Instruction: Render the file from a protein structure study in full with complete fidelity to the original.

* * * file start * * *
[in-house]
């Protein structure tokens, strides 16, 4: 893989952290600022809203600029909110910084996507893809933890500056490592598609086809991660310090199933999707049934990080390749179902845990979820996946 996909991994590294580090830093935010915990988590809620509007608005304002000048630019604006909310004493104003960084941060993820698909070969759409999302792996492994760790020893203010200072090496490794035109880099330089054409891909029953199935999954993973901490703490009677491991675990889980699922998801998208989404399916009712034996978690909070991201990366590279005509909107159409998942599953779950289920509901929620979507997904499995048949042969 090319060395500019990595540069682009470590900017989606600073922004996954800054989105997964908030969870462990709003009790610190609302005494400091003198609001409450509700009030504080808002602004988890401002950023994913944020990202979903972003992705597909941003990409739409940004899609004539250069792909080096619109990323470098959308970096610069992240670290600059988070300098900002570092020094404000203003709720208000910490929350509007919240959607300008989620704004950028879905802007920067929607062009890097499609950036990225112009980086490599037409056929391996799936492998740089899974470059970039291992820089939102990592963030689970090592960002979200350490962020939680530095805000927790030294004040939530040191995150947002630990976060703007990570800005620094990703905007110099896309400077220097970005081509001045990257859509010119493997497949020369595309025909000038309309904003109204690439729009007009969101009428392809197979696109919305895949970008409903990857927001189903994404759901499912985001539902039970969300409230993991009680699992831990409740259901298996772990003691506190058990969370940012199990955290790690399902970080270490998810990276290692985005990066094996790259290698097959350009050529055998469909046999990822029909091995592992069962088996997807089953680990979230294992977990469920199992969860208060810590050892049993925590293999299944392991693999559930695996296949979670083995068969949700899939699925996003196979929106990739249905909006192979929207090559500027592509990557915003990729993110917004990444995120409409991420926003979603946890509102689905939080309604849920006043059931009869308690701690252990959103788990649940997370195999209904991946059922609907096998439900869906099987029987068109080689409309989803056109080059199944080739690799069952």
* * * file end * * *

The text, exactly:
[in-house]
């Protein structure tokens, strides 16, 4: 893989952290600022809203600029909110910084996507893809933890500056490592598609086809991660310090199933999707049934990080390749179902845990979820996946 996909991994590294580090830093935010915990988590809620509007608005304002000048630019604006909310004493104003960084941060993820698909070969759409999302792996492994760790020893203010200072090496490794035109880099330089054409891909029953199935999954993973901490703490009677491991675990889980699922998801998208989404399916009712034996978690909070991201990366590279005509909107159409998942599953779950289920509901929620979507997904499995048949042969 090319060395500019990595540069682009470590900017989606600073922004996954800054989105997964908030969870462990709003009790610190609302005494400091003198609001409450509700009030504080808002602004988890401002950023994913944020990202979903972003992705597909941003990409739409940004899609004539250069792909080096619109990323470098959308970096610069992240670290600059988070300098900002570092020094404000203003709720208000910490929350509007919240959607300008989620704004950028879905802007920067929607062009890097499609950036990225112009980086490599037409056929391996799936492998740089899974470059970039291992820089939102990592963030689970090592960002979200350490962020939680530095805000927790030294004040939530040191995150947002630990976060703007990570800005620094990703905007110099896309400077220097970005081509001045990257859509010119493997497949020369595309025909000038309309904003109204690439729009007009969101009428392809197979696109919305895949970008409903990857927001189903994404759901499912985001539902039970969300409230993991009680699992831990409740259901298996772990003691506190058990969370940012199990955290790690399902970080270490998810990276290692985005990066094996790259290698097959350009050529055998469909046999990822029909091995592992069962088996997807089953680990979230294992977990469920199992969860208060810590050892049993925590293999299944392991693999559930695996296949979670083995068969949700899939699925996003196979929106990739249905909006192979929207090559500027592509990557915003990729993110917004990444995120409409991420926003979603946890509102689905939080309604849920006043059931009869308690701690252990959103788990649940997370195999209904991946059922609907096998439900869906099987029987068109080689409309989803056109080059199944080739690799069952």